Boxing fans looking to watch the Mike Tyson and Jake Paul fights without dishing out the pay-per-view fee could find many options on social media, but experts warn that those advertising free streaming links are not always what they appear.
Saturday's highly anticipated event will feature the former heavyweight champion's return to the ring for an exhibition of sorts, as he and fellow legend Roy Jones Jr. face off in an abbreviated bout that will include no knockdowns or traditional scoring. The card is co-headlined by YouTube star turned boxer Jake Paul, who is looking to make a name for himself against former NBA player Nate Robinson.
As The Sporting News reported, the event is available on a number of television and streaming outlets for a $49.99 fee, but there are many across social media advertising free streaming options instead. A YouTube search for free streaming links returns many results, including one channel that had more than 800 viewers in the hours before fights were scheduled to start at 8 p.m. There were many others taking to Twitter to share links to places to stream the match online, including some that directed to Reddit pages created within the last day.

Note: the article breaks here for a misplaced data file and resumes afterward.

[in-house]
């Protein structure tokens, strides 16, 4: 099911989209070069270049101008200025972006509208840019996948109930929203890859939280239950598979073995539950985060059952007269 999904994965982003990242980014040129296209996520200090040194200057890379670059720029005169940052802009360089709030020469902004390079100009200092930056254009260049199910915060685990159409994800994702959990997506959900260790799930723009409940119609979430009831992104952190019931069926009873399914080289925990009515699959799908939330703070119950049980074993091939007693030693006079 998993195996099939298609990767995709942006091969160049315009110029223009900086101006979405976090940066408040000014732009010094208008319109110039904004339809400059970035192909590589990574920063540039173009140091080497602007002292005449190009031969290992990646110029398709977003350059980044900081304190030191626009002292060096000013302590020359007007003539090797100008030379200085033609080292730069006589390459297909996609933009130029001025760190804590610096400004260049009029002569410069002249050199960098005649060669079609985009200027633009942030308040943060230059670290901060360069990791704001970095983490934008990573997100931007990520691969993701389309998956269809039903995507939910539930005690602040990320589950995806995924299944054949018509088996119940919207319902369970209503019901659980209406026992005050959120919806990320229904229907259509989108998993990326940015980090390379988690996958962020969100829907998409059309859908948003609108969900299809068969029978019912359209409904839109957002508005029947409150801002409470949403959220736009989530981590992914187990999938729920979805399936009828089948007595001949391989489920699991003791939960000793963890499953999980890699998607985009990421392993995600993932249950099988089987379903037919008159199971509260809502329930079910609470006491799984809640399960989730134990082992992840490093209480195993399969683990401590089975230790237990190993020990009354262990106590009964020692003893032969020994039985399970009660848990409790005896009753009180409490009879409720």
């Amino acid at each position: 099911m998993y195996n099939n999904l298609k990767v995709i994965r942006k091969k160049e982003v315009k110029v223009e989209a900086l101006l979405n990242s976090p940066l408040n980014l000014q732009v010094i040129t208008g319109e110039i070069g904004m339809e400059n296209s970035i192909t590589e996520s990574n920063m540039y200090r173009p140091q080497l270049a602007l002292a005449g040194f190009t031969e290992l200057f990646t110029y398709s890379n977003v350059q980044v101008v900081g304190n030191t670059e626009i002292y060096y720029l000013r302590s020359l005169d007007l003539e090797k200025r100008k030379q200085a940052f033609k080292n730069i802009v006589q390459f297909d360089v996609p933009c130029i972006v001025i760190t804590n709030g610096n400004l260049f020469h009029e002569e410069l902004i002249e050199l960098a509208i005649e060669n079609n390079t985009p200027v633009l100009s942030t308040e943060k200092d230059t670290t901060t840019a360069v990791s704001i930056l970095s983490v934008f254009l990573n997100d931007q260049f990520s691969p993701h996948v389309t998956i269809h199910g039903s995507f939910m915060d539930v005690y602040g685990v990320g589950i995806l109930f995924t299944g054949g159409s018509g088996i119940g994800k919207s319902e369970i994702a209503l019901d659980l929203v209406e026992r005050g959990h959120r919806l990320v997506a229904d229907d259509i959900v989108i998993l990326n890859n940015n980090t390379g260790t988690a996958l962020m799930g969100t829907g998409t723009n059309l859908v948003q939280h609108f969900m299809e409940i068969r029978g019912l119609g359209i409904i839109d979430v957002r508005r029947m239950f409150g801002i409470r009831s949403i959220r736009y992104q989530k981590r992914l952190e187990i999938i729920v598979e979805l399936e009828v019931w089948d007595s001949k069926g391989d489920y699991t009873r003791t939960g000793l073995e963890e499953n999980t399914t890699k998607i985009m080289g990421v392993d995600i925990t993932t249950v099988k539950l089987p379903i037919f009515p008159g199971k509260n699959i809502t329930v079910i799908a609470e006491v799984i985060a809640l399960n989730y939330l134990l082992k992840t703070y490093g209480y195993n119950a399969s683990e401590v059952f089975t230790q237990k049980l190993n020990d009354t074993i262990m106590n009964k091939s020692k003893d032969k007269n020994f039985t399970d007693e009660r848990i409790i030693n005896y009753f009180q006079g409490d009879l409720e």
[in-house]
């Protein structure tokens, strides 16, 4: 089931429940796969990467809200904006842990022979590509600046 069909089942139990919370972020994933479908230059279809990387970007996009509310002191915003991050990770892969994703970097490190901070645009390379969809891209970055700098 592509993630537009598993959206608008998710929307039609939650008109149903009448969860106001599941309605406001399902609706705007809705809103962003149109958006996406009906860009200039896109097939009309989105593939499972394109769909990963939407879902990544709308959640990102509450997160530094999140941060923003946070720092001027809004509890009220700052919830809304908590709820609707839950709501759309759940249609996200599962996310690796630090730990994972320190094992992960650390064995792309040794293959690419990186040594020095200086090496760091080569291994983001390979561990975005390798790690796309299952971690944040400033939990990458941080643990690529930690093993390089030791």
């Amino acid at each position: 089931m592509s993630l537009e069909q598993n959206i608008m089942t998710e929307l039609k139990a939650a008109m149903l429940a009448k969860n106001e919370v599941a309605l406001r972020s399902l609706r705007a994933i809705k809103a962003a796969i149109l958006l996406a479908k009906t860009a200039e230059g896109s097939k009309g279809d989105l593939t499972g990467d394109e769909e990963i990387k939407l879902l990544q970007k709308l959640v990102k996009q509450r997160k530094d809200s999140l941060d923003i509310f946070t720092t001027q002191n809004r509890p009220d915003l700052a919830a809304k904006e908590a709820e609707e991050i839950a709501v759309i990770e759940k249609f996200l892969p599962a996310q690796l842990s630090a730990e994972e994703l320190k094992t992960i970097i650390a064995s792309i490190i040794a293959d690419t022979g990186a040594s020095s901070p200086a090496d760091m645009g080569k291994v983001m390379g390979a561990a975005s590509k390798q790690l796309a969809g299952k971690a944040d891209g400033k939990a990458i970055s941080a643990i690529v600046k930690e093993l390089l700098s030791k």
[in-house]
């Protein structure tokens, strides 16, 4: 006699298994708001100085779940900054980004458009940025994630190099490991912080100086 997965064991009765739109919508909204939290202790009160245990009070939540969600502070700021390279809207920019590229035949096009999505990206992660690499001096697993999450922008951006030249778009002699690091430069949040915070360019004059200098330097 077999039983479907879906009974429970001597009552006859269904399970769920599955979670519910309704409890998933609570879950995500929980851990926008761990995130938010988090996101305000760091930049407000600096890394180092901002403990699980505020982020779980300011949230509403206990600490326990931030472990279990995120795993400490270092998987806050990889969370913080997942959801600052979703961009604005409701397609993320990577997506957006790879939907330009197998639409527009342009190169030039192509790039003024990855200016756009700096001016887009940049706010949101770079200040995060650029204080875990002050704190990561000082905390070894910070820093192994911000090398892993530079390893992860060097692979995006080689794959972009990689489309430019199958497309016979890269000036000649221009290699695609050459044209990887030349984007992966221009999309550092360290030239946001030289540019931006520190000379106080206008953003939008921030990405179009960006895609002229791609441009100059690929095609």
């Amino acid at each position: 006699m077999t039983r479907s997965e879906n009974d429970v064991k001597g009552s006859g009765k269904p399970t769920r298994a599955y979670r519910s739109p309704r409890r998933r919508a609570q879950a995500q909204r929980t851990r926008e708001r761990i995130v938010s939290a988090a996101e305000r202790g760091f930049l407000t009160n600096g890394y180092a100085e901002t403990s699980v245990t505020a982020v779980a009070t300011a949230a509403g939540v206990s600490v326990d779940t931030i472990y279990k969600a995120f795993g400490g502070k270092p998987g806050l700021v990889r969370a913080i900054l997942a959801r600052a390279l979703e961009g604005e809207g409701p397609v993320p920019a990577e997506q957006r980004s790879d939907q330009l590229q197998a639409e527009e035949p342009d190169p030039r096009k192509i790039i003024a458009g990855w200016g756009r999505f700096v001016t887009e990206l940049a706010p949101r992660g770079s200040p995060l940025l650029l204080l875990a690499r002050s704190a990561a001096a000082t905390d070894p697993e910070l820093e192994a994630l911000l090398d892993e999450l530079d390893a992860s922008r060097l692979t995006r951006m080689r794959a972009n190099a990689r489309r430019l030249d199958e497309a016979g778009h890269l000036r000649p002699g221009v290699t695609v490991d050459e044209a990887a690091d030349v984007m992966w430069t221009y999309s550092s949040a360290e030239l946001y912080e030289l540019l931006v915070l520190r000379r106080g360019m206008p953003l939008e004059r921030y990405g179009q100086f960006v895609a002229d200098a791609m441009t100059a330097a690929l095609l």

But clicking could be a risk, experts have warned. High-profile boxing matches often bring a rush of sites claiming to offer ways to watch live while bypassing the entry fees. This is especially prevalent in boxing given the more restricted — and expensive — nature of the sport.
Earlier this year, the highly anticipated match between heavyweights Tyson Fury and Deontay Wilder brought a surge of pirated streams, The Independent reported.
"As with other recent high-profile fights, hundreds of pirated streams are expected to spread across platforms like Facebook and Twitter, as well as on dedicate forums on sites like Reddit," the report noted.
But Joseph Woodruff, a threat intelligence analyst at security firm EclecticIQ, told the British newspaper that many of these offerings are really a front for cybercriminals to access the personal information of boxing fans.
"Fake streaming sites and redirects are a popular tactic used by cyber criminals, and fans searching for different ways to watch the Fury vs Wilder fight taking place in Las Vegas this weekend need to be aware of them, even if they look legitimate," he warned at the time.
He went on to say that some websites could allow hackers to gain access to a viewer's computer, allowing them to steal payment information or install ransomware that ultimately costs much more than the pay-per-view fee.
With anticipation for the Tyson and Paul bouts high — especially in a world with fewer sports alternatives due to the COVID-19 pandemic — the number of outlets offering illegal streaming links appears to be equal or greater to what existed for the Fury and Wilder rematch.